Anne of Green Gables #3 ←YouTube内のページです。新窓が開きます。
MATTHEW: That's Barry's pond.
ANNE: Oh, no. This is the Lake of Shining Waters. That's its 1)rightful name. Do things like this ever give you a 2)thrill, Mr. Cuthbert?
MATTHEW: Well, picking up them ugly 3)white grubs in the cucumber bed.
ANNE: Yes, I can see how that could be very thrilling.
MATTHEW: Woap. Green Gables, yonder.
ANNE: I've 4)pinched myself so many times today to make sure that this was real. But it is real and we're nearly home.
4)pinch oneself 自分をつねる
ANNE: I'm 5)overwhelmed.
MARILLA: Matthew Cuthbert, who is that?
MATTHEW: It's a girl.
MARILLA: I can see that. Where's the boy?
MATTHEW: There weren't any. Just her. I 6)figured we just couldn't leave her 7)no matter what the mistake was.
MARILLA: You figured? Oh, this is 8)a fine kettle of fish. This is what 9)comes of sending word, 10)instead of going ourselves, Matthew.
ANNE: You don't want me? You don't want me because I'm not a boy? Nobody ever did want me. I 11)might have known this was all 12)too beautiful to be true.
MARILLA: Come, come, now. Don't cry. It is not your 13)fault.
ANNE: This is just 14)the most tragical thing that has ever happened to me.
MARILLA: Well, what's your name?
ANNE: Would you please call me Cordelia?
MARILLA: Call you Cordelia?
ANNE: Don't you think it's a pretty name?
MARILLA: Is that your name?
ANNE: Well, no, it's not exactly my name, though I 15)would love to be called Cordelia.
MARILLA: I don't understand what you mean.
ANNE: Cordelia is a 16)perfectly elegant name.
MARILLA: What is your name child, and no more nonsense?
ANNE: Anne Shirley. 17)Plain, old, unromantic Anne Shirley.
MARILLA: Anne Shirley is a fine and 18)sensible name, and 19)hardly one to 20)be ashamed of.
ANNE: Oh, I'm not ashamed, but if you are going to call me Anne, would you please 21)be sure to spell it with an "e".
MARILLA: What difference does it make how it is spelled?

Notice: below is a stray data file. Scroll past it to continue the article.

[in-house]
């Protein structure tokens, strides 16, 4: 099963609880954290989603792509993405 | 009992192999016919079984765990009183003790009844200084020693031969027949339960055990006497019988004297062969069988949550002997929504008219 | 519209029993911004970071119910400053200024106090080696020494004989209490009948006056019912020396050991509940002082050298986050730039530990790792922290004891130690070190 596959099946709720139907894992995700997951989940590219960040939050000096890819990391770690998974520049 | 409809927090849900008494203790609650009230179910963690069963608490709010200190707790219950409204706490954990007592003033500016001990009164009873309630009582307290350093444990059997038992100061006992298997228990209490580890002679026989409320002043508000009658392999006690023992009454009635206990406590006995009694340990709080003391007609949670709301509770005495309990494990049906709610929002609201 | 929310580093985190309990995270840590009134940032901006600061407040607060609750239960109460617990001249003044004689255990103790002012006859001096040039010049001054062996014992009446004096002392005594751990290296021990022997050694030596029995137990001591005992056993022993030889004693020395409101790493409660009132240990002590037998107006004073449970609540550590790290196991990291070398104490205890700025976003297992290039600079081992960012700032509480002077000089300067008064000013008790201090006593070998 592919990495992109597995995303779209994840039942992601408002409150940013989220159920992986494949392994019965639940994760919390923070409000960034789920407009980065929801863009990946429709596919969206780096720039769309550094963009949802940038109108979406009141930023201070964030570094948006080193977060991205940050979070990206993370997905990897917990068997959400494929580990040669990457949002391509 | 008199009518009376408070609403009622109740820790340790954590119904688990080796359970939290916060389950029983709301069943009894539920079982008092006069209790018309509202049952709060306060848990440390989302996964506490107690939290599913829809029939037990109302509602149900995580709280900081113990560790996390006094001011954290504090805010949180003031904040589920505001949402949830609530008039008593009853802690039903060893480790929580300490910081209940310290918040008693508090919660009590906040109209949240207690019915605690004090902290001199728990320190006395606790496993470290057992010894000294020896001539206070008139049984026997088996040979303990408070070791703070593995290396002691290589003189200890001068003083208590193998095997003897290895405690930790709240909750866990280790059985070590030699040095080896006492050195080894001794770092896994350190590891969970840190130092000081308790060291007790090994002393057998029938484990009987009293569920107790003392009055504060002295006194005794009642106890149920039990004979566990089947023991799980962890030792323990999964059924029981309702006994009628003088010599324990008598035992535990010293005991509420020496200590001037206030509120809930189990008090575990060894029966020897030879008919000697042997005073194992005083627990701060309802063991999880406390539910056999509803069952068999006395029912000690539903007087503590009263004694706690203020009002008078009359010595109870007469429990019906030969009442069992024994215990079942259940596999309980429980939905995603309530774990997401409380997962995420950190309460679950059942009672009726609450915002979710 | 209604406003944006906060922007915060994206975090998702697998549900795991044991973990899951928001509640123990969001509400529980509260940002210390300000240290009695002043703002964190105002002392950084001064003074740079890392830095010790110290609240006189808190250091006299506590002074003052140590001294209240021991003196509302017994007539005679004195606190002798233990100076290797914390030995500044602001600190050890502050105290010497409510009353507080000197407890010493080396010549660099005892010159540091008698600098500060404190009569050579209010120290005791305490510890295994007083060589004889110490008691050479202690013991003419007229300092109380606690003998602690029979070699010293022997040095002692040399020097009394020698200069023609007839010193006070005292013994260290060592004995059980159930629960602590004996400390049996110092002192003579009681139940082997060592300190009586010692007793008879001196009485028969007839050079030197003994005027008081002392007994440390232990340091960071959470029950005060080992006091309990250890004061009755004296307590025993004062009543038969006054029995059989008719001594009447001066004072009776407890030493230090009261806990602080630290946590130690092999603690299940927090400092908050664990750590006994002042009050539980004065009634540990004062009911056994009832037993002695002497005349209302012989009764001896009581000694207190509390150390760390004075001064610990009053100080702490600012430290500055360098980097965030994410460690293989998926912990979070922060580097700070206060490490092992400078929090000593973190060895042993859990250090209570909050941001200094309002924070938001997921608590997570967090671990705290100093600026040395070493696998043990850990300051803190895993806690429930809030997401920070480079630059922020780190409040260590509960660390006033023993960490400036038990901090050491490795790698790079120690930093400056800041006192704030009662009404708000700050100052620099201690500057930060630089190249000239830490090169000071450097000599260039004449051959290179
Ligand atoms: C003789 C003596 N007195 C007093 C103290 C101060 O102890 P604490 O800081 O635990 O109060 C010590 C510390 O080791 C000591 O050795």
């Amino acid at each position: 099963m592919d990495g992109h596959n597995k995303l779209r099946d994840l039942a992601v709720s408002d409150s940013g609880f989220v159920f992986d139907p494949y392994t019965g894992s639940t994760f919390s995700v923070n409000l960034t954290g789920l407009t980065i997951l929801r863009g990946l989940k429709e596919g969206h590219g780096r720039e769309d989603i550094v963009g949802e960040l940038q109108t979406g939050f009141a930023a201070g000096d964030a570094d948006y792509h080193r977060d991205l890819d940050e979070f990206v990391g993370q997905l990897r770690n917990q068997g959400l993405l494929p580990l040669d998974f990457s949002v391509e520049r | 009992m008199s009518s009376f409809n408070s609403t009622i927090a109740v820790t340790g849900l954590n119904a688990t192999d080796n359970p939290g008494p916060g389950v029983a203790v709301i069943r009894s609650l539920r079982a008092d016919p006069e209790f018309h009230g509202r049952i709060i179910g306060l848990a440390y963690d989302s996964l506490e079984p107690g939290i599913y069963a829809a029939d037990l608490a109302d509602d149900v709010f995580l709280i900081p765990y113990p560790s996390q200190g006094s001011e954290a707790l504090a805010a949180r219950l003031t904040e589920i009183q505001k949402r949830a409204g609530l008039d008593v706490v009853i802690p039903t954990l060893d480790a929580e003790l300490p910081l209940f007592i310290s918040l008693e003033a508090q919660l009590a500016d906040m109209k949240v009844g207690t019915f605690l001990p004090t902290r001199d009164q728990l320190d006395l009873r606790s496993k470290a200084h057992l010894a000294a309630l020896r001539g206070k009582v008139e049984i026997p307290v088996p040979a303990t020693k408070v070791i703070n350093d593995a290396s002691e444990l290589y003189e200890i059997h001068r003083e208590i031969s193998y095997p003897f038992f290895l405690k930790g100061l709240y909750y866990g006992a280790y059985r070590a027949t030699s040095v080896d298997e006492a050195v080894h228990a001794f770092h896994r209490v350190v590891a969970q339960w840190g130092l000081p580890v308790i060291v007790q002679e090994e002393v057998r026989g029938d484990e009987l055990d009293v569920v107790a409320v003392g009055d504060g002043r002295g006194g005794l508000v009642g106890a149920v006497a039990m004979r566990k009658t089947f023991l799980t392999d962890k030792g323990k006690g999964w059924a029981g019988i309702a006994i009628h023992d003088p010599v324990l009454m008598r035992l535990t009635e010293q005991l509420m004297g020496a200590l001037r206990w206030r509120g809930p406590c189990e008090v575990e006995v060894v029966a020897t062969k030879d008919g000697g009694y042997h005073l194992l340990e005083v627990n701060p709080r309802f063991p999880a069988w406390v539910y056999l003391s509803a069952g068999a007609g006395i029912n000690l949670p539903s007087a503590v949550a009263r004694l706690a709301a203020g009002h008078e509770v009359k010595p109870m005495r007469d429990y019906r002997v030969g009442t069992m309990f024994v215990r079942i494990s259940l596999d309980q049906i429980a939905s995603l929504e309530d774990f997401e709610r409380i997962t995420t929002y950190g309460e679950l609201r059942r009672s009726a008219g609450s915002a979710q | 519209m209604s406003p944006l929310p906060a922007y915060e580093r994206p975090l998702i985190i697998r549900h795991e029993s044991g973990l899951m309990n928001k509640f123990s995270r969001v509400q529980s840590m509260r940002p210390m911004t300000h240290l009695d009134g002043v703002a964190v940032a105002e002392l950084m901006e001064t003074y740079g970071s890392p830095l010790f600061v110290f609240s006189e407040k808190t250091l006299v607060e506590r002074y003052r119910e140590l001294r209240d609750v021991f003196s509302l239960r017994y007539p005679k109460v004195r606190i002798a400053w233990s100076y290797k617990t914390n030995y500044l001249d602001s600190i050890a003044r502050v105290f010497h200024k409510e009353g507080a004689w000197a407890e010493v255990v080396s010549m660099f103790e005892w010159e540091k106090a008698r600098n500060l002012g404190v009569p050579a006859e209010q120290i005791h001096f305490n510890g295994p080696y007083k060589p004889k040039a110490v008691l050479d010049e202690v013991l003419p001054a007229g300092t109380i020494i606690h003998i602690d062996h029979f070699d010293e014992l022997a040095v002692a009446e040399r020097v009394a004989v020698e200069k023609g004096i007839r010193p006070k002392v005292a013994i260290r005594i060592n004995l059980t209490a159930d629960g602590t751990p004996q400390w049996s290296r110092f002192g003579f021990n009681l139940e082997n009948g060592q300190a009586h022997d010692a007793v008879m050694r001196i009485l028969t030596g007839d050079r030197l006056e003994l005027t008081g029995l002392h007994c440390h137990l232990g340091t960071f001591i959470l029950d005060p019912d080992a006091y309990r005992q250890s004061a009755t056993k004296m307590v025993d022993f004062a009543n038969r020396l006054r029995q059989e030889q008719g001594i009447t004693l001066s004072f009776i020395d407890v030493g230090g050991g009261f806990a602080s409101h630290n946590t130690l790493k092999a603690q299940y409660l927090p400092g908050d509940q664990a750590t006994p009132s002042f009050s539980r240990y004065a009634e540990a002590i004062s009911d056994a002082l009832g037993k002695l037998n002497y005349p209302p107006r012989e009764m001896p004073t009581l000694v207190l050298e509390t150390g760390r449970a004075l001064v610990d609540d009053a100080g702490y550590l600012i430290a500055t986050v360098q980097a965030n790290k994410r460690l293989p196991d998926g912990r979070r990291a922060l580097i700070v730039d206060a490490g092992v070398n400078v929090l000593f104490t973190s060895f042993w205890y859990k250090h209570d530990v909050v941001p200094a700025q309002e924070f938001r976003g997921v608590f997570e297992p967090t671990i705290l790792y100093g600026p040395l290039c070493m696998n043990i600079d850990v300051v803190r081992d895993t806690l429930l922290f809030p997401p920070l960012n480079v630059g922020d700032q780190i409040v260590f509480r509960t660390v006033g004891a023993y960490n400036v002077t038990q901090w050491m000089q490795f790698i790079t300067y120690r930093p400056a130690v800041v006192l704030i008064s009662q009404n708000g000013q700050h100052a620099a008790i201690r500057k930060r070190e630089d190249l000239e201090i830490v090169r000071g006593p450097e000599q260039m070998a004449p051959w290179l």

ANNE: 22)It makes a lot of difference. Print out "A-n-n" and it looks absolutely 23)dreadful, but Anne with an "e" is quite 24)distinguished. So if you'll only call me Anne with an "e", I'll try and 25)reconcile myself 26)to not being called Cordelia.
MARILLA: Very well then, Anne, with an "e", 27)how is it that you happened to be brought and not a boy?
ANNE: 28)If I were very beautiful and had nut-brown hair, would you keep me?
MARILLA: No. We 29)have absolutely no use for a girl. Well, don't stand there 30)gaping. Come along; bring your bag. 31)Now that you're here, I suppose we'll have to put you somewhere tonight. Take off your hat. You must be hungry.
ANNE: I can't eat. I can never eat when I'm in the depths of despair.
MARILLA: The depths of despair?
ANNE: Can you eat when you're that way?
MARILLA: I've never been that way.
ANNE: Can't you even imagine you're in the depths of despair?
MARILLA: No, I can not. To despair is to 32)turn your back on God. This is your room for the night. Wash up and then come down for supper.
ANNE: Yes, Miss Cuthbert.
7)no matter what the mistake was 間違いがどんなものであろうと
8)a fine kettle of fish 困ったこと、やっかいな立場
9)come of 〜の結果である
10)instead of doing〜する代わりに
11)might have known やはり〜だった
12)too beautiful to be true 本当の事にしては美しすぎる
14)the most （tragical） thing that has ever ... 今までに…した最も（悲劇的）な出来事
15)would love to ＝would like to ぜひ〜したい
20)be ashamed of （〜を）恥じる
21)be sure to 必ず〜する
22)It makes a lot of difference. 大いに違う
25)reconcile oneself to 〜に甘んじる、あきらめて〜する
26)to not being called Cordelia コーディリアと呼ばれること
27)how is it that --? どのようにして〜したのか？（強調構文の疑問文）
28)If I were...would you...? もし私が〜だったら〜しますか？（仮定法過去）
29)have no use 必要がない
31)Now that （今では）〜なのだから
32)turn one's back on 〜に背を向ける
MARILLA: I'm taking her straight over to that Spencer woman in the morning. This girl has to go straight back to the asylum.
MATTHEW: I 33)suppose.